• Sunday, Oct 17, 2021
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OP-ED: Can MPPE be a potential sector for export diversification?

  • Published at 09:35 pm July 25th, 2021
PPE-2020-06-27-at-22.06
Mahmud Hossain Opu/Dhaka Tribune

Bangladesh has just started to roll out in these areas and some courageous exporters have started production, which is a good sign

The export of medical personal protective equipment (MPPE) and personal protective equipment (PPE) have opened a new path for apparel and pharmaceutical product manufacturers of Bangladesh while the apparel sector has been facing a deep slump since last year. 

From the statistics, it is observed that import of some specific MPPE and PPE products have declined (26%) during Jan-December 2020 in comparison with the earlier year, while export of these similar kinds of products have increased about 19% in 2020-21 in comparison with 2019-20. 

These products are: Isopropyl Alcohol, Covid-19 test kits, protective garments, plastic face shields and Covid-19 diagnostic instruments and apparatus, 3-layer surgical mask. 

It means that Bangladesh has got some footholds in these areas.

During the Covid-19 pandemic, entrepreneurs may have found the sector as an area for export diversification.

Nevertheless, amount of the export from Bangladesh is not very high in comparison with global export, from UN Comtrade global data, 11 products such as disinfectants, diagnostic test kits, medical consumables, masks, medical devices and equipment-hospital medical devices and equipment, coveralls, gloves, respirators/ventilators, hair protection, eye protections, and aprons have total global export about $738.15 billion in 2020, while Bangladesh’s export of these products is only $0.74 billion. 

It is, of course, encouraging that exporters have started penetrating in these sectors, with some policy support and proper marketing effort Bangladesh can capture a good pie of this huge market. 

Actually, it is very difficult to identify specific products as under a single head there are a number of sub- products with specific HS codes.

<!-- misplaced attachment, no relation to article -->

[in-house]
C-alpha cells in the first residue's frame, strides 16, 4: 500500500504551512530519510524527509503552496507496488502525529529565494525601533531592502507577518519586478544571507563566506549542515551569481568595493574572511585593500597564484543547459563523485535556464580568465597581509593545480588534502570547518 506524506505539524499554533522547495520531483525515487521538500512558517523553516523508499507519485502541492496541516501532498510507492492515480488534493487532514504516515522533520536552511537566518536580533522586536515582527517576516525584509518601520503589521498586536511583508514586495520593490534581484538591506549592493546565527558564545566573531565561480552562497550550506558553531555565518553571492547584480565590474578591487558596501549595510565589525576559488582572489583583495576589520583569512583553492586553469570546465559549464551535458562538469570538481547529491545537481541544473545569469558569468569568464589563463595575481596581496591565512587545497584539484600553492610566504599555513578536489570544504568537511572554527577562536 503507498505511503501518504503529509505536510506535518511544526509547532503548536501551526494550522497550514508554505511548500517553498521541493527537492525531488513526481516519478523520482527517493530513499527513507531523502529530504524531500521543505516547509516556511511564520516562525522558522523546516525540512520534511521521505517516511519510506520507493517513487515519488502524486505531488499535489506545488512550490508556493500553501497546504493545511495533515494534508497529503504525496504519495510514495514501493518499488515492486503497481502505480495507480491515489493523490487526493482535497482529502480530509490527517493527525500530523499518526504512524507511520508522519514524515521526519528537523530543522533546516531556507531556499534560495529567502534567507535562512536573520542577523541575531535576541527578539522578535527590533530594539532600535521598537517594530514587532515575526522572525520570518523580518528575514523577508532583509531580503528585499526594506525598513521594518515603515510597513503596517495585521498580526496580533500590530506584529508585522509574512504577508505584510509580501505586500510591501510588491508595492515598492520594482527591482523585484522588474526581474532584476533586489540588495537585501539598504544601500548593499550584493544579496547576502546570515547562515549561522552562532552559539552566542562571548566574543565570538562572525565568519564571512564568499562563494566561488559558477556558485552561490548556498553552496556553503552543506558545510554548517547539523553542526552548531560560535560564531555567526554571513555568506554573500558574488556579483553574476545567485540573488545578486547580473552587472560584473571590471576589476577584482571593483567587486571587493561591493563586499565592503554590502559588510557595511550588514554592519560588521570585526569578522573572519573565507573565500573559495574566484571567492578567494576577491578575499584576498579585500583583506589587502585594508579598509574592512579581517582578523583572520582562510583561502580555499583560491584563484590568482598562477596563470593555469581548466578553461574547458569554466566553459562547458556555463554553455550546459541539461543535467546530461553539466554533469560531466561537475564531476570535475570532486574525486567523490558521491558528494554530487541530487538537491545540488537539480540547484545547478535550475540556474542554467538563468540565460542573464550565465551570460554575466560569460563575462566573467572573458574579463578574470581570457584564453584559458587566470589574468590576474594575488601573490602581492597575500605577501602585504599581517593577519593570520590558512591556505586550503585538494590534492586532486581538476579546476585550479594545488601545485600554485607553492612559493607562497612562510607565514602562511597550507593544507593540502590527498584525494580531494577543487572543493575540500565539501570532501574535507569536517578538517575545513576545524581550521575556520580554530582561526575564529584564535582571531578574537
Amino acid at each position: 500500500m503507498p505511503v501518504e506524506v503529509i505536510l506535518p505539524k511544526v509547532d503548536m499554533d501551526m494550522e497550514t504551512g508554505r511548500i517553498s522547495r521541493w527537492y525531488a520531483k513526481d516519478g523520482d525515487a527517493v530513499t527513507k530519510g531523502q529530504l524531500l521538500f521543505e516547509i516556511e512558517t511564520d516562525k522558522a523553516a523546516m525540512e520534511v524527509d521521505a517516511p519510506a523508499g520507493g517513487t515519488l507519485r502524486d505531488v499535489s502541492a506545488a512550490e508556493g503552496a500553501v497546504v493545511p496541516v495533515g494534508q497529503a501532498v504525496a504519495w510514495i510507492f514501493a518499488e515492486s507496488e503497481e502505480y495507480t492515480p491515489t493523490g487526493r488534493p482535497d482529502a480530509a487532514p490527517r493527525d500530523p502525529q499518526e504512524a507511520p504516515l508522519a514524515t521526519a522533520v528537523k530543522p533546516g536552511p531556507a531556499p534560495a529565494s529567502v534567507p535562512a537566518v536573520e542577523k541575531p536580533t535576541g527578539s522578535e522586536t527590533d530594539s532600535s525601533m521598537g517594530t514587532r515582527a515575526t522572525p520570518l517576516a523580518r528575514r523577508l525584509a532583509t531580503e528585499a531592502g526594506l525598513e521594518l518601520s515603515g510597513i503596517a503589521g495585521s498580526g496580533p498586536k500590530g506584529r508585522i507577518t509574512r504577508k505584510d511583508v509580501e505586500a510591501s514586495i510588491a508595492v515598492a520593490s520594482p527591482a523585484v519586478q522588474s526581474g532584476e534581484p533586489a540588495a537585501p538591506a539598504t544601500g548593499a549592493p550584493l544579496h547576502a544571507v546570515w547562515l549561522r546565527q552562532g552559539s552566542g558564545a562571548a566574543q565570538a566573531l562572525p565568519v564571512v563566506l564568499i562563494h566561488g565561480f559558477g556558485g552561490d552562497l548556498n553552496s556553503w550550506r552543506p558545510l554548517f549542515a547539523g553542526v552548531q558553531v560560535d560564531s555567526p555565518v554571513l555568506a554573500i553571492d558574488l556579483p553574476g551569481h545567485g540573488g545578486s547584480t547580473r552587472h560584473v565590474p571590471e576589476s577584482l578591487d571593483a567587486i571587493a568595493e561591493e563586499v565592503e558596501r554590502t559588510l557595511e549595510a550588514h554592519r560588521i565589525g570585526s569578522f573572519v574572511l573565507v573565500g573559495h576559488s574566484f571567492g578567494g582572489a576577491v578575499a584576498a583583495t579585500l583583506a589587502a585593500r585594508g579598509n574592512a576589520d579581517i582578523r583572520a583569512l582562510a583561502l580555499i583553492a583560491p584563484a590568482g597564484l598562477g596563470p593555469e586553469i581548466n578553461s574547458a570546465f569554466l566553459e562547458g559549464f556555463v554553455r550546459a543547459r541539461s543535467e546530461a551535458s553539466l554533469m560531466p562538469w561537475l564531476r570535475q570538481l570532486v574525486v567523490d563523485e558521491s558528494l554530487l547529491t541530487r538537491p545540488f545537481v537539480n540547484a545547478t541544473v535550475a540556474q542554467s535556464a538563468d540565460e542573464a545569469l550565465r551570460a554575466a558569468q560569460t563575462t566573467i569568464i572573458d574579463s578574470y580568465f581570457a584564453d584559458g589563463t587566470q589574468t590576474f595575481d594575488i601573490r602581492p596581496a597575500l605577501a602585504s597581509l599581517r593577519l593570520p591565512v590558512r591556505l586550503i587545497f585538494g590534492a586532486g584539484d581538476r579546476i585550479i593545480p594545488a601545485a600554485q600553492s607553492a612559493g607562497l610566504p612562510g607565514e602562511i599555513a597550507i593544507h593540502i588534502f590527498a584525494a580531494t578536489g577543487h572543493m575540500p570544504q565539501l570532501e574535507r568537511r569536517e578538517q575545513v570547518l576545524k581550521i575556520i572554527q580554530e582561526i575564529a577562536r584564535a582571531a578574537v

Bangladesh needs to prioritize products based on its capacities where HS code specification will be required.

It is very difficult to identify the exact products clearly, such as masks, there may be different types of masks, made of fabrics, plastic and many others; there could be medical/surgical mask, high fluid resistance, good breathability, for masks  internal and external faces; should be clearly identified. 

Structured design that does not collapse against the mouth (e.g. duckbill, cup shaped) which has got several standards also, required deeper analysis. 

From UN Comtrade global data it is seen that in 2020, $67.12 billion worth of masks will be exported, of which Bangladesh will secure only $0.09 billion or about a million. 

Similarly is the case for gloves, global export is about $16.13 billion; Bangladesh’s share is about $0.03 billion. 

In case of disinfectants global export is about $311.48 billion while Bangladesh captured $0.11 billion.

Among disinfectants, hand sanitizer is a widely-used item. Global export is about $6.25 billion, Bangladesh’s export is nil, and this could be an area Bangladesh can explore.

On the other hand, it might become apparent among the concerned players that the demand of the Covid-19 related products may decline while a number of countries have been able to control the infection and gradually open up. 

Wide efforts of vaccination are another issue of declined demand for medical products. 

Not only that, the market is being controlled by mostly developed countries, such as the UK and USA, Japan, Canada, Germany, Italy, France, Belgium etc.  

China and some other Asian countries also have capacities and at the an internal market for these products. 

South Asian perspective

In South Asia,  Sri Lanka has some foothold in this sector, so it has become apparent that in order to sustain, Bangladesh will have to compete with these big players in case of attaining adequate standard, quality, compliance and directives of WHO and similar other international organizations.

Currently a number of RMG factories and pharmaceutical companies are involved in  producing MPPE and PPE, using raw materials imported from China.

It is expected that pharmaceutical producers will concentrate on medical products while the RMG sector will pursue personal protective gowns, aprons and similar other products.

With Covid-19, we are now highly accustomed to knowing about the Medical and Personal Protective Equipment (MPPE) and also Personal Protective Equipment (PPE). 

PPE is defined by EU Regulation 425/2016, implemented in Italy by Legislative Decree no. 17/2019. Its function is to protect the wearer from health or safety risks. 

The CE marking ensures compliance with specific technical standards, in order to protect the operator.

PPE acts as protection between infectious materials and the skin, mouth, nose or eyes (mucous membranes.) 

The barrier has the potential to block the transmission of contaminants from blood, body fluids or respiratory secretions.

PPE can also protect patients at high risk of infection, but its main purpose is to protect the healthcare operators who wear it.